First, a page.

My friends and I talked about King, as many felt the same way I did. They too became bored with his writing and had moved on to new authors. As for me, yes there were times I picked up a book only to find I did not want to put it down, but never did I pick up a book I couldn’t put down. Never did I find myself in that dream like state. I missed it, and wanted it, but it just never happened.

A few months ago a friend, who loved King almost as much as I did, told me she read 11/22/63 and thought it was marvelous. I didn’t take a lot of noticed as I had no interest in reading about the Kennedy assassination, I was just finishing my degree (finally) and I just knew I’d be disappointed. She insisted I read the book and I filed this away along with other helpful advice she gave me when my long time boyfriend and I broke up. Oh sure the book was good, and sure the breakup was for the best. Thanks for the tips.

A month ago I was reading a New York Times review of the year’s best books. Each came with a little blurb on why it was so good. The article mentioned 11/22/63 and said, it was written by a man who clearly remembered the 50’s and is a book that “is a meditation on memory, love, loss, free will and necessity”. This about a Stephen King book? My interest was sparked. Stephen King seemed to be stepping out of his comfort zone and into the land of serious writing. For the same unknown reason I picked up The Shining, I downloaded 11/22/63. Oh how history was about to repeat itself, (pun intended).

This last Sunday I finally admitted I did not feel well. I’m battling a sinus infection and by Sunday it had won. I decided to do something I haven’t done in years (more years than I would be willing to admit to). I decided not to get dressed. Instead I would get comfortable on the couch and read. I wasn’t sure what I really wanted to read, but I had a full iPad and Sunday was the day I would pick from my Kindle library and start going through it . The first title I saw was 11/22/63, so I opened it up at 11:30 and started reading. Within a couple of pages I was once again in dream land. I did not come out of it until late that night. No, I take that back, it took two days for me to return to 2013.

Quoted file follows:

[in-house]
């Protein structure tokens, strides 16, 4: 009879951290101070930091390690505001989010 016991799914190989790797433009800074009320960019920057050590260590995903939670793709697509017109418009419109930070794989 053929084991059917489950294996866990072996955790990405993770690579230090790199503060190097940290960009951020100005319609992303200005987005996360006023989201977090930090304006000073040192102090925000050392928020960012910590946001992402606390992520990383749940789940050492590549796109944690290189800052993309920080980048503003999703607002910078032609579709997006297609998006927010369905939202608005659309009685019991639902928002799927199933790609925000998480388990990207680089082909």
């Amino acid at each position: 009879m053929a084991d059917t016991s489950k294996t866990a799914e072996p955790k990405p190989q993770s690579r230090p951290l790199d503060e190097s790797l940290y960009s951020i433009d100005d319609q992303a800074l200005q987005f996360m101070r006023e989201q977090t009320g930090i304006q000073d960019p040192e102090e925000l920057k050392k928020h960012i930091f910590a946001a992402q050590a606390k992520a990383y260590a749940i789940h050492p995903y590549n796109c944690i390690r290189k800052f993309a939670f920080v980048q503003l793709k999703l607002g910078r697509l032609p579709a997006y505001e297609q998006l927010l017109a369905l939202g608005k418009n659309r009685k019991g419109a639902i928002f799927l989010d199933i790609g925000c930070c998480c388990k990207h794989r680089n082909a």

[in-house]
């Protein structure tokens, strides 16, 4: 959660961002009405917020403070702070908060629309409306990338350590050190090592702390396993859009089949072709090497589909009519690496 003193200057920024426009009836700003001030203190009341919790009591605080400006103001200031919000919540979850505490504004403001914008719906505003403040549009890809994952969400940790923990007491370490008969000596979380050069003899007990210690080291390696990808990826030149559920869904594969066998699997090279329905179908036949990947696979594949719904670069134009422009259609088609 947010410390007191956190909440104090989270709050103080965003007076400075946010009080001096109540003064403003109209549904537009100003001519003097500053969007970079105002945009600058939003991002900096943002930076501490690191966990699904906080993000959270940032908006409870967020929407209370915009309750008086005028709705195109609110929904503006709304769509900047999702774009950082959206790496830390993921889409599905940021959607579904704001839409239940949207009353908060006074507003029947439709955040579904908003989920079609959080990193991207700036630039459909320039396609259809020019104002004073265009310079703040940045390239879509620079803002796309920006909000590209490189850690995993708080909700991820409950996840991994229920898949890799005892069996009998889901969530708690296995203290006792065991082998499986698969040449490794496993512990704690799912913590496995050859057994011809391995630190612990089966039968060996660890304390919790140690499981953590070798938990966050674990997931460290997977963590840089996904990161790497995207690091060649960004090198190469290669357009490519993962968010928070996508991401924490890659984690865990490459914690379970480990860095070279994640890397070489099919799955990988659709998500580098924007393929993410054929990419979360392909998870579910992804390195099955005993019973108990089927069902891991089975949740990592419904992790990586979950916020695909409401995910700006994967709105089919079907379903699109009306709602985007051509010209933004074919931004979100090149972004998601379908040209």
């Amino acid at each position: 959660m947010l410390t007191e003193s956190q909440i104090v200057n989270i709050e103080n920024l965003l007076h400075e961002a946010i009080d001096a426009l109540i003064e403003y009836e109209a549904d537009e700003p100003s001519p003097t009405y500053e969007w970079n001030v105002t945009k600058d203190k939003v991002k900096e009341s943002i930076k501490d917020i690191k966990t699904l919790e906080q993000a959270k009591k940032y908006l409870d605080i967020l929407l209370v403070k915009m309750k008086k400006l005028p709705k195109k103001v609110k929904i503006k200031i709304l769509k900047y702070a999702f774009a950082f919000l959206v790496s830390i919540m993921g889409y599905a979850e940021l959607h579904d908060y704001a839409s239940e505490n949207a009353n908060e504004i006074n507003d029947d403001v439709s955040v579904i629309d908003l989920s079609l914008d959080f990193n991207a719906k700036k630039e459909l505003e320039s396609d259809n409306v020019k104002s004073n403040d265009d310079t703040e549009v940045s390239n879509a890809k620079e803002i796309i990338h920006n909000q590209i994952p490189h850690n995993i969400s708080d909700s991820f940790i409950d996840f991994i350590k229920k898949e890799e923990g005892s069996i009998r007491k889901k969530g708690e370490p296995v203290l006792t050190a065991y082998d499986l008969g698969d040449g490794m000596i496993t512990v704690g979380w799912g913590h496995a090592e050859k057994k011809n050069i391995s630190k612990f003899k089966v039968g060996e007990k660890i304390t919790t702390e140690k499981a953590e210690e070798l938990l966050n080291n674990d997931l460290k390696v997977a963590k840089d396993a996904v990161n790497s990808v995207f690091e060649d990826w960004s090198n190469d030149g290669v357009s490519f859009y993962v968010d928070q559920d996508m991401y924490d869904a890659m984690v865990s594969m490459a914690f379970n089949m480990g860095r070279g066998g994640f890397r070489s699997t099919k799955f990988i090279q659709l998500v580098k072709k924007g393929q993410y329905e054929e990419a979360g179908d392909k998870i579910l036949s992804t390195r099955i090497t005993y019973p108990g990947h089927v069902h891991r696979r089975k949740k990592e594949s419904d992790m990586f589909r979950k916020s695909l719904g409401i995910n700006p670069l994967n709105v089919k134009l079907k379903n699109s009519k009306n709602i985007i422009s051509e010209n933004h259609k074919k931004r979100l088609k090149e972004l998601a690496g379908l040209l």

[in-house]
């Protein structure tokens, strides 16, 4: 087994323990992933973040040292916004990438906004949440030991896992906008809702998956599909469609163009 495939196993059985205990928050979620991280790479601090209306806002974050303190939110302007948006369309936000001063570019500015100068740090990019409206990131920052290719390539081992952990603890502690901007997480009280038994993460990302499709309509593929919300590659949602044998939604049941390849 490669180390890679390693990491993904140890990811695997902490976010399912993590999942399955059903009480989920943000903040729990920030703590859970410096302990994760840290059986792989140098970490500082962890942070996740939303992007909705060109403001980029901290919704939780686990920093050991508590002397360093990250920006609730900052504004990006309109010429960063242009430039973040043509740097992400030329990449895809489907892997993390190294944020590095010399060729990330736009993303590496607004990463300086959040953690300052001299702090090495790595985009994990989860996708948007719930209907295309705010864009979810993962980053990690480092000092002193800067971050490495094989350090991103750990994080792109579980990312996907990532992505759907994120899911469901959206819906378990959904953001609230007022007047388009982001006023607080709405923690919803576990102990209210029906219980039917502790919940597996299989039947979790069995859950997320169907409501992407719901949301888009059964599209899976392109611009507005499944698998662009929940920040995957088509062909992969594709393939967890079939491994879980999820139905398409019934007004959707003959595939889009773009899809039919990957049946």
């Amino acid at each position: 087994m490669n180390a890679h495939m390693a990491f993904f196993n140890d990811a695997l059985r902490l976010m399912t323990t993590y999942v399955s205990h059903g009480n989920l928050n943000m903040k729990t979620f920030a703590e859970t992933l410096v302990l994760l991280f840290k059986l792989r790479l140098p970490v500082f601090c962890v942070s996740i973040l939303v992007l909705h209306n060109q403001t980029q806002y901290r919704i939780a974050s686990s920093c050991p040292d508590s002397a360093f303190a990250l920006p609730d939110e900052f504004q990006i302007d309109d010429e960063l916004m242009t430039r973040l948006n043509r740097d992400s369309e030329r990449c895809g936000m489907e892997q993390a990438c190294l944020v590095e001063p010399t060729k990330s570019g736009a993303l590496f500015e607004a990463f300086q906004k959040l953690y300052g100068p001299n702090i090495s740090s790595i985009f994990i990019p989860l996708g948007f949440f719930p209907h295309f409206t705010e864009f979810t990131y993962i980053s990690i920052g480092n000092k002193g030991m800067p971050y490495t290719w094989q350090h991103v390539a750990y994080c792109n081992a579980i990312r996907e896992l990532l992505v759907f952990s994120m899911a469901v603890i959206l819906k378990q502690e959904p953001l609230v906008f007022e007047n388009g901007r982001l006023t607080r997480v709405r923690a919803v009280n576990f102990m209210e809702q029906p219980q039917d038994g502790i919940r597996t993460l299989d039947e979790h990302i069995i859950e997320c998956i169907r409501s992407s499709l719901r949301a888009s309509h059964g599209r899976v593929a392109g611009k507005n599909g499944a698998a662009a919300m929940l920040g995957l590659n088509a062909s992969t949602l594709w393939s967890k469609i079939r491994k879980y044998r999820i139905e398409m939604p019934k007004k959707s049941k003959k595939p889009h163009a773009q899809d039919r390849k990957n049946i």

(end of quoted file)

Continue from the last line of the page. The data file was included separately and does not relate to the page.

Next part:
Should I tell you what the book is about, should I go into detail? I’m not sure. Most reviews are a run down of the story, but hey, I really had no idea what the book was about, why should I ruin it for you?

It’s a story about choices and how one man is given the opportunity to do something that is bigger than him, bigger than all of us. He is given the chance to change history on the hope and promise that more good than harm will come from it. But it is the little things this man does that drives the story and makes your heart ache. It is a lesson on how the present gets in the way of the future. Even when we map out our future and think we know what is to be done, the present slaps us down. Who is it that said, “Wanna make God laugh? Tell him your plans”. King makes this all too clear and reminds us that even if we could go back and change some big event in our life, it is the small things that make up our lives.

The characters were real to me. Just like those in my dreams, I knew them and liked them. After I finished the book, I just sat. I couldn’t take my mind off of them and missed them like old friends you miss as they pull out of your driveway after a weekend visit. King has once again taken everyday people and turned them into heroes, not so much because they do great things, but because they dare to do good things in world that is not always fair.

Some critics say this book is pessimistic. I disagree. I think King is offering hope. He reminds us that if we pay attention to what is in front of us, and do the best we can, we may not regret our past. And, if a man offers you the chance to go back in time and you find yourself comfortable where you are, go ahead and live that life as if it is the only one you have.

This is the best lesson I’ve learned in years. By the way, if you read or have read the book, you will understand my blog title. For those who do get it, I hope you and I have many more chances to dance.